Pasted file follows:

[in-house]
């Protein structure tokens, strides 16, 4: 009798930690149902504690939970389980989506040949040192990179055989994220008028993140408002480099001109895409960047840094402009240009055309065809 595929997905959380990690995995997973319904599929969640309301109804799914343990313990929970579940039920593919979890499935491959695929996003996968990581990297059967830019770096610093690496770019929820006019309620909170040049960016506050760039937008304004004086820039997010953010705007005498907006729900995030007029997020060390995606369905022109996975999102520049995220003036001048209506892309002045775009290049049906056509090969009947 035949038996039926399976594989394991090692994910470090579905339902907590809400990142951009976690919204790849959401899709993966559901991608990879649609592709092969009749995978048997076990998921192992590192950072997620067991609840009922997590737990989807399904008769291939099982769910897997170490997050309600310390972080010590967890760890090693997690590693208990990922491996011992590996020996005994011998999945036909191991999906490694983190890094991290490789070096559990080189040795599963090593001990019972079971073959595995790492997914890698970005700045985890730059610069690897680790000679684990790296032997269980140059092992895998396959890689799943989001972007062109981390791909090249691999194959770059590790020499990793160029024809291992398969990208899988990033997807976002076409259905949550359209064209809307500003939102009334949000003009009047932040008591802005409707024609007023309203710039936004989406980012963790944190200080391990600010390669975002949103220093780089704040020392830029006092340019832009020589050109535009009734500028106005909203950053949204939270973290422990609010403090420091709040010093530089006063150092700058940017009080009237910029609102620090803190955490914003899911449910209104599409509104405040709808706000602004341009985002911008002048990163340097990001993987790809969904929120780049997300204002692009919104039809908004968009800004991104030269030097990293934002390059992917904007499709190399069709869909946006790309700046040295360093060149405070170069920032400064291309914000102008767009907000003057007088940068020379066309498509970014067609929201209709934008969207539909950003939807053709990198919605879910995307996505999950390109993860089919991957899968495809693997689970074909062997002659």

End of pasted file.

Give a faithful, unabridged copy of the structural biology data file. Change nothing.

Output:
[in-house]
């Protein structure tokens, strides 16, 4: 009798930690149902504690939970389980989506040949040192990179055989994220008028993140408002480099001109895409960047840094402009240009055309065809 595929997905959380990690995995997973319904599929969640309301109804799914343990313990929970579940039920593919979890499935491959695929996003996968990581990297059967830019770096610093690496770019929820006019309620909170040049960016506050760039937008304004004086820039997010953010705007005498907006729900995030007029997020060390995606369905022109996975999102520049995220003036001048209506892309002045775009290049049906056509090969009947 035949038996039926399976594989394991090692994910470090579905339902907590809400990142951009976690919204790849959401899709993966559901991608990879649609592709092969009749995978048997076990998921192992590192950072997620067991609840009922997590737990989807399904008769291939099982769910897997170490997050309600310390972080010590967890760890090693997690590693208990990922491996011992590996020996005994011998999945036909191991999906490694983190890094991290490789070096559990080189040795599963090593001990019972079971073959595995790492997914890698970005700045985890730059610069690897680790000679684990790296032997269980140059092992895998396959890689799943989001972007062109981390791909090249691999194959770059590790020499990793160029024809291992398969990208899988990033997807976002076409259905949550359209064209809307500003939102009334949000003009009047932040008591802005409707024609007023309203710039936004989406980012963790944190200080391990600010390669975002949103220093780089704040020392830029006092340019832009020589050109535009009734500028106005909203950053949204939270973290422990609010403090420091709040010093530089006063150092700058940017009080009237910029609102620090803190955490914003899911449910209104599409509104405040709808706000602004341009985002911008002048990163340097990001993987790809969904929120780049997300204002692009919104039809908004968009800004991104030269030097990293934002390059992917904007499709190399069709869909946006790309700046040295360093060149405070170069920032400064291309914000102008767009907000003057007088940068020379066309498509970014067609929201209709934008969207539909950003939807053709990198919605879910995307996505999950390109993860089919991957899968495809693997689970074909062997002659």